Writer Kurtis Wiebe and artist Tyler Jenkins re-imagine a classic adventure story in one of the 20th Century's defining events in their graphic novel series Peter Panzerfaust, published by Image Comics.
In World War II, a brave and daring young American named Peter leads a group of French orphans in resistance against occupying Nazi forces, lead by the hook-handed Kapitan Haken. Through their battles, the group encounters many of the classic elements of the Peter Pan story, including Wendy Darling and Tiger Lily (also Resistance fighters) and an inventive take on the crocodiles hunting Captain Hook.
Wiebe has written several series for Image Comics, and won the Shuster Award for Outstanding Comic Book Writer in 2012 primarily for his supernatural horror series Green Wake (also from Image Comics). There are currently two volumes of Peter Panzerfuast available (Volume 1: The Great Escape, NOV130431 and Volume 2: Hooked, NOV130432) with a Deluxe Hardcover collecting both volumes releasing in December (NOV130433).
Image Comics has provided the first issue of Peter Panzerfaust available as a pdf preview for download.
PREVIEWSworld interviewed Wiebe via email about Peter Panzerfaust, telling a fictional story in an historical setting, and the continuing appeal of WWII stories.
PREVIEWSworld: Where did the idea to re-tell Peter Pan as a WWII resistance fighter come from?
Kurtis Wiebe: It originally came about when series illustrator Tyler Jenkins was watching Apocalypse Now and had an idea to have a story about child soldiers rising up and fighting their own war. He spun it like the "Lost Boys in Vietnam". I wasn’t a huge fan of the idea at first, truthfully. I'd been researching WWII at the time, for my own enjoyment, and the idea of displaced children during that war started to stew in my mind.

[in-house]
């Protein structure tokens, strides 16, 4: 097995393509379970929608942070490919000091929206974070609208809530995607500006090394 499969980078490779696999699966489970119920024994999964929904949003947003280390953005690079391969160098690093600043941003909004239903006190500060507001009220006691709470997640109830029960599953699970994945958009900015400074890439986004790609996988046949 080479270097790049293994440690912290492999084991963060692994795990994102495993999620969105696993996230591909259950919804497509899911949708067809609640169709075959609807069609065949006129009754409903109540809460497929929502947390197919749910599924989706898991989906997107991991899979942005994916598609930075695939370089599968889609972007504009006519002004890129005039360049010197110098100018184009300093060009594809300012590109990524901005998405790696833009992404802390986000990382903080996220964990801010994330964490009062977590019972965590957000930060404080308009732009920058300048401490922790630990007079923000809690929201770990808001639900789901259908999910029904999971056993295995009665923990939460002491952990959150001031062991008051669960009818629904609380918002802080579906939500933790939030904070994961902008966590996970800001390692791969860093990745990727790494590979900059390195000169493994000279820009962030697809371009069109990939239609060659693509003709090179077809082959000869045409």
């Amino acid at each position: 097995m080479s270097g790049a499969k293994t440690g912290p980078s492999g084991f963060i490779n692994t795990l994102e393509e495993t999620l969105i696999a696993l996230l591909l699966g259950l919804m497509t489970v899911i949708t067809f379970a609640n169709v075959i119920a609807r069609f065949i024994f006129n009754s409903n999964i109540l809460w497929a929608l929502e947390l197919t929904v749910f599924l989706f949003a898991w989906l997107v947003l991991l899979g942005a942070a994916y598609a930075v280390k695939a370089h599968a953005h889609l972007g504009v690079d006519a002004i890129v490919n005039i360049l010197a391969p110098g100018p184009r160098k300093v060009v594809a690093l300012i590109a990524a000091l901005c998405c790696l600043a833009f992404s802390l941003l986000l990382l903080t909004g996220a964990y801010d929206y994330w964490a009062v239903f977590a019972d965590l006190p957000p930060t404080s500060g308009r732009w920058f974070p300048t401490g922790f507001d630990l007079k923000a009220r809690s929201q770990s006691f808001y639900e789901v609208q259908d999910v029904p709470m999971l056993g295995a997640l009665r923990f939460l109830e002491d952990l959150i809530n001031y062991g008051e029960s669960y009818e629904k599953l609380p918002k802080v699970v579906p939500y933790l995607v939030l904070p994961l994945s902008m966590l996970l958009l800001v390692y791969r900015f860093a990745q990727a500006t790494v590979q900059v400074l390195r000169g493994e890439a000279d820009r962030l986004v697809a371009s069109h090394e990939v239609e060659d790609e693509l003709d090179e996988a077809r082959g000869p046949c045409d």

Suddenly all the connections between the original Peter Pan story and the concept for young men and women caught up in a continent spanning war started to come together. I realized that a lot of it had to do with WWII having a clear good vs. evil motivation, while Vietnam was a pretty politically fueled theater.
PREVIEWSworld: You've brought in a lot of the characters and elements of Pater Pan into this series. How closely or loosely does it follow the original story?
Kurtis Wiebe: We're releasing the Deluxe Hardcover for Christmas and I wrote an essay that details out exactly the parallels between the source material and Peter Panzerfaust. A lot of what we're working with is taking themes J.M. Barrie wove into Peter and Wendy as well as more iconic scenes and character moments.
I think the strongest connection, beyond the usage of characters, is the idea of never wanting to grow up. It's something we as adults, and even children, can identify with. We romanticize our youth, a time of simplicity and without the heavy weight of responsibility or the hurt and heartache of adult living.
Except, these characters are forced to deal with these adult circumstances and that is what I'm focusing on for this series. How does that affect young people when there is no choice but to embrace the change?
PREVIEWSworld: What kind of research have you done for this, from both the WWII and Peter Pan angles?
Kurtis Wiebe: A lot. Although most of the historical research was done long before I started writing the series because it’s of particular interest to me. I'd read Stephen Ambrose's Citizen Soldiers, watched Band of Brothers, and done a whole pile of reading on the politics surrounding WWII.